May 25, 2021 | Andrea Cox
Currie highlights role of developers in growth and preservation of Calgary's urban forestCalgary is a city brimming with natural beauty and vital ecological corridors. Here, prairie grasslands and verdant river valleys are interspersed with ancient stands of aspen trees – some almost 4,000 years old – and 600-year-old forests of Douglas fir.
Despite urbanization and climate change, these forests have thrived and grown. These days, one can also find a selection of non-native tree species, planted by early settlers, current residents, developers and the City, all of which contribute to Calgary's urban forest.
Julie Guimond, urban forestry lead with the City of Calgary, says the term urban forest popped onto the scene in the 1970s to refer to the manicured trees planted and maintained within city settings. However, over the past 50 years, that definition has evolved.
"Our urban forest has become so much more than that," she said. "It includes trees on both public and private lands, as well as the native species in our communities and ones that are propagating and growing up over time."
The benefits of urban forests are numerous and far reaching. Urban forests moderate the effects of harsh urban climates by reducing wind speed, providing shade and cooling the air. They also protect the integrity of the soil, create animal habitats, and add beauty and tranquility to the landscape.
Many of Calgary's newest plantings – most have been added over the past 125 years – contribute to the city's tree canopy. A recent study by the City concluded Calgary's urban forest is currently at an 8.22 per cent canopy level – a way of measuring the percentage of tree coverage within a city's limits. The City's goal is to eventually double that figure.
"But three-quarters of that canopy falls on private lands, so we really require the help of private landowners," said Guimond.
Developers can also play a role in bolstering and preserving Calgary's urban forest. Canada Lands Co., the developer behind the master-planned community of Currie on the site of the former Currie Barracks military base, accounted for the retention and expansion of the urban forest in its overarching plan for the community.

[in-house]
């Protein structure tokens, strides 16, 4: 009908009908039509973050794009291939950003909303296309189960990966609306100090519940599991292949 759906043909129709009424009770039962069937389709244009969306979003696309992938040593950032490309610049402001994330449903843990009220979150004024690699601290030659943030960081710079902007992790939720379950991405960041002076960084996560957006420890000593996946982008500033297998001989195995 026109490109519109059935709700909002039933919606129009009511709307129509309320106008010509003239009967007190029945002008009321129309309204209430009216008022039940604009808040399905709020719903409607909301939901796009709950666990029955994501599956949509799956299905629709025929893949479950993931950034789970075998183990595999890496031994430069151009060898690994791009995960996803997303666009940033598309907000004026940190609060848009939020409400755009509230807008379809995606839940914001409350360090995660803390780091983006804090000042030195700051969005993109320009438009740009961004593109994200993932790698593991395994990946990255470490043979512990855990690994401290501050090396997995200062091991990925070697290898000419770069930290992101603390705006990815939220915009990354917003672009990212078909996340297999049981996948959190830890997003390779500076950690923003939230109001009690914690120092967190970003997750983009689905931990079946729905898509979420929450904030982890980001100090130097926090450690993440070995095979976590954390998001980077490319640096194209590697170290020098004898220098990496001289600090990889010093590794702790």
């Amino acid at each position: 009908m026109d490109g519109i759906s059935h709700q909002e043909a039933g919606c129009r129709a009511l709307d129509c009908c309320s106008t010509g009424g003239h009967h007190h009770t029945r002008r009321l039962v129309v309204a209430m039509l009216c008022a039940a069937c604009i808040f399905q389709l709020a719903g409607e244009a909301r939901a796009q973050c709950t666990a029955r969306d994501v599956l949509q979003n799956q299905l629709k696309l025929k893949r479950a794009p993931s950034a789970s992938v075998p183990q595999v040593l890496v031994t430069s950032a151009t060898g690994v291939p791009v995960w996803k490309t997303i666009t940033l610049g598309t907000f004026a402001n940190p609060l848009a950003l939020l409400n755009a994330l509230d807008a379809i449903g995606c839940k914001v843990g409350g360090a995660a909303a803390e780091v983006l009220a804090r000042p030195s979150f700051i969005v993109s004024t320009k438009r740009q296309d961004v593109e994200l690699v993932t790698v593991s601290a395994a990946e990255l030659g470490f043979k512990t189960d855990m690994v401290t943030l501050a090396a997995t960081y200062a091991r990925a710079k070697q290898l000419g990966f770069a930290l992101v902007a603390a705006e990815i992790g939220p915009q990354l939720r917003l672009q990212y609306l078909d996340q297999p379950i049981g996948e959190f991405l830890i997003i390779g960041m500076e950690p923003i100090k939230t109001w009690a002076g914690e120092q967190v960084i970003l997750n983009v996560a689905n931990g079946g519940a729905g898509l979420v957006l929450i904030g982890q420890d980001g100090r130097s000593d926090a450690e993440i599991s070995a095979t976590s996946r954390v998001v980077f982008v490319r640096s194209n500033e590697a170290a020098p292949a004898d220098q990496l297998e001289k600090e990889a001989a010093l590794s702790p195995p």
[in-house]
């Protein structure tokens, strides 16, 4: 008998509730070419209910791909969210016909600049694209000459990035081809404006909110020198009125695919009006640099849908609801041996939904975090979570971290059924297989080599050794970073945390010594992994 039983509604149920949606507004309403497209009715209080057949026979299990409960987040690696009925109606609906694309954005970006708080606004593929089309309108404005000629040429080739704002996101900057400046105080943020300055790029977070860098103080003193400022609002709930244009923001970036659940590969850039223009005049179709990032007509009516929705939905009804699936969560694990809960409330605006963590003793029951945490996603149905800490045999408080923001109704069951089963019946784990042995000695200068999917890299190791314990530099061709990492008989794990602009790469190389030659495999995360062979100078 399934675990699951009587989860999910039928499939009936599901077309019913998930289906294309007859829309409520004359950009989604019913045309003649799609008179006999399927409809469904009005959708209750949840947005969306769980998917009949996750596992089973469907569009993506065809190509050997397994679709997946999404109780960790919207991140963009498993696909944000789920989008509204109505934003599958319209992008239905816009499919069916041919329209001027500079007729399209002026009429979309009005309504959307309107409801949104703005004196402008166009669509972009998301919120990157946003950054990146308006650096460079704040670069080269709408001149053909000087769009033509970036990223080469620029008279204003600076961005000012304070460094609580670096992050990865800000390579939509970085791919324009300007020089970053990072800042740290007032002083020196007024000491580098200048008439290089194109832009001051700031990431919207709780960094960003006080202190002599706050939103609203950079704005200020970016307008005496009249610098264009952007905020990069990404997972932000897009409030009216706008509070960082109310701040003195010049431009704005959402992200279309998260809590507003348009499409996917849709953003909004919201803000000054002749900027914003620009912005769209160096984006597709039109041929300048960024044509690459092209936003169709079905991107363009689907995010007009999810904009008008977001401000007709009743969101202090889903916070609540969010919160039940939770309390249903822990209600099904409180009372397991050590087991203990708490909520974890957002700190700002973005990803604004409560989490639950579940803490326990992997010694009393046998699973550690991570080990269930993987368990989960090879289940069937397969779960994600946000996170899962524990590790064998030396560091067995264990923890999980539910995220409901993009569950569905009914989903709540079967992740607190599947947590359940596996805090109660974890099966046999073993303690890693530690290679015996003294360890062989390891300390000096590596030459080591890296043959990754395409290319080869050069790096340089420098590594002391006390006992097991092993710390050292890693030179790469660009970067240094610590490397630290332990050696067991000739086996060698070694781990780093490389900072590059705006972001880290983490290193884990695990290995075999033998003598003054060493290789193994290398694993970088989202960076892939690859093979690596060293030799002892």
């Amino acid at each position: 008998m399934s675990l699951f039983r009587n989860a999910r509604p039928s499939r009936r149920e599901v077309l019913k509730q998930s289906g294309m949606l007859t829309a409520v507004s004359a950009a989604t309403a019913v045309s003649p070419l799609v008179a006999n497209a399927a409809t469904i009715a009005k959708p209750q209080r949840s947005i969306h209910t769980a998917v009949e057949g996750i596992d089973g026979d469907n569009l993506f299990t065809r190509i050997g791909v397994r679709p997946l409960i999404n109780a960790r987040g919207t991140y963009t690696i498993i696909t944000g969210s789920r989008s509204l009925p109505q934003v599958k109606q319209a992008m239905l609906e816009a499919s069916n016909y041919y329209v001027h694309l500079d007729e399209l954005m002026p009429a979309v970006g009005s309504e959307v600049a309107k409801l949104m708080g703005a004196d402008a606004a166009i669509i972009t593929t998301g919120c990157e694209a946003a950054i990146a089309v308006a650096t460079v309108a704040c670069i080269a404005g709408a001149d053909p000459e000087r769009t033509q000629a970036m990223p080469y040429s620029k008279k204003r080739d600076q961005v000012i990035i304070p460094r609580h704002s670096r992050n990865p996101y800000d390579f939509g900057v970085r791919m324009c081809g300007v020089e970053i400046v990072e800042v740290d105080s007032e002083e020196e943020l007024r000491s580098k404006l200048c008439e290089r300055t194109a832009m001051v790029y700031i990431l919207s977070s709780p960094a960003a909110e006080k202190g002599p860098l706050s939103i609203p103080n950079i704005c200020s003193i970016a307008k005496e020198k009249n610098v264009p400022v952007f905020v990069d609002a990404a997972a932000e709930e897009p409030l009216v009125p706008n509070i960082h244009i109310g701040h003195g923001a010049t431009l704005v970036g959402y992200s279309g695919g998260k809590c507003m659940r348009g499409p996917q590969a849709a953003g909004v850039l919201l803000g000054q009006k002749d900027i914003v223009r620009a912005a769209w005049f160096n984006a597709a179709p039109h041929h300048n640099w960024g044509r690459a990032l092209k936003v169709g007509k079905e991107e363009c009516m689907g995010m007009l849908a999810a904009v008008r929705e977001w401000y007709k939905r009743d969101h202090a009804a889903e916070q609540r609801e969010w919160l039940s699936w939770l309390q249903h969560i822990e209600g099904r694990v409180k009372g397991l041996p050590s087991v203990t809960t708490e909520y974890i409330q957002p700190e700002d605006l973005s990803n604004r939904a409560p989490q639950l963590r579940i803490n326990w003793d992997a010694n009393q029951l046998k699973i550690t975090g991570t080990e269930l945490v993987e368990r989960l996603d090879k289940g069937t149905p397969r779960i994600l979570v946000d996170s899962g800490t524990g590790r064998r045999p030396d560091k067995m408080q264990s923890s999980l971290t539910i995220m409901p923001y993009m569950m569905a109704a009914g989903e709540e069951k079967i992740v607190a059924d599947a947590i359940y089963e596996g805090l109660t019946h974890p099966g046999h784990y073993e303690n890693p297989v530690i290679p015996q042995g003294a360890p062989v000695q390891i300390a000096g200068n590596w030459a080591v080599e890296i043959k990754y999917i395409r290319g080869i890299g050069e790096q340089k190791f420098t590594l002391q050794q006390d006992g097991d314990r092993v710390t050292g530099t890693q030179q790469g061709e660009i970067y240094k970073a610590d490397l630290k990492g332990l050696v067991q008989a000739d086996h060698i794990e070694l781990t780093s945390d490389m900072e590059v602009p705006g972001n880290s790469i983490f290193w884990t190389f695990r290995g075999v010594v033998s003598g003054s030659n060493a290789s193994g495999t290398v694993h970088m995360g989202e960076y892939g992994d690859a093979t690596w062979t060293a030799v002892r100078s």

"Currie has an abundance of healthy, diverse, mature trees, many of which were planted back in the 1930s when the base was first constructed," said Kelvin Whalen, senior director of real estate for Canada Lands Co.
He says many of the original buildings and much of the landscape, including the trees, have been designated as Alberta heritage sites, "so we really worked around that to shape the master plan."
Canada Lands Co. worked with the City's urban forestry department to sculpt community spaces that conserved the established trees, while adding new saplings – a mix of mostly aspen, elm and larch. Currie currently features more than 1,000 heritage trees spanning 25 different varieties.
"We really worked hard to blend everything into the landscape," said Whalen. "Most new communities start with saplings and then decades later you have a nice tree cover. Here we were fortunate to have the trees already established."
He cites a few specific trees in the community whose history captures his imagination. There are spruce trees lined up like soldiers along Trasimene Crescent, the former entryway to the commanding officer's residence, which is now a cycling and walking pathway. Meanwhile, in the Officers' Mess Hall and Garden, a 30-foot-high, 100-year-old mugo pine towers over the grounds, along with several elm and spruce trees.
"This is the place where the military officials would go out after dinner to drink cognac and smoke a cigar," said Whalen. "These trees would have been there, listening to those conversations."
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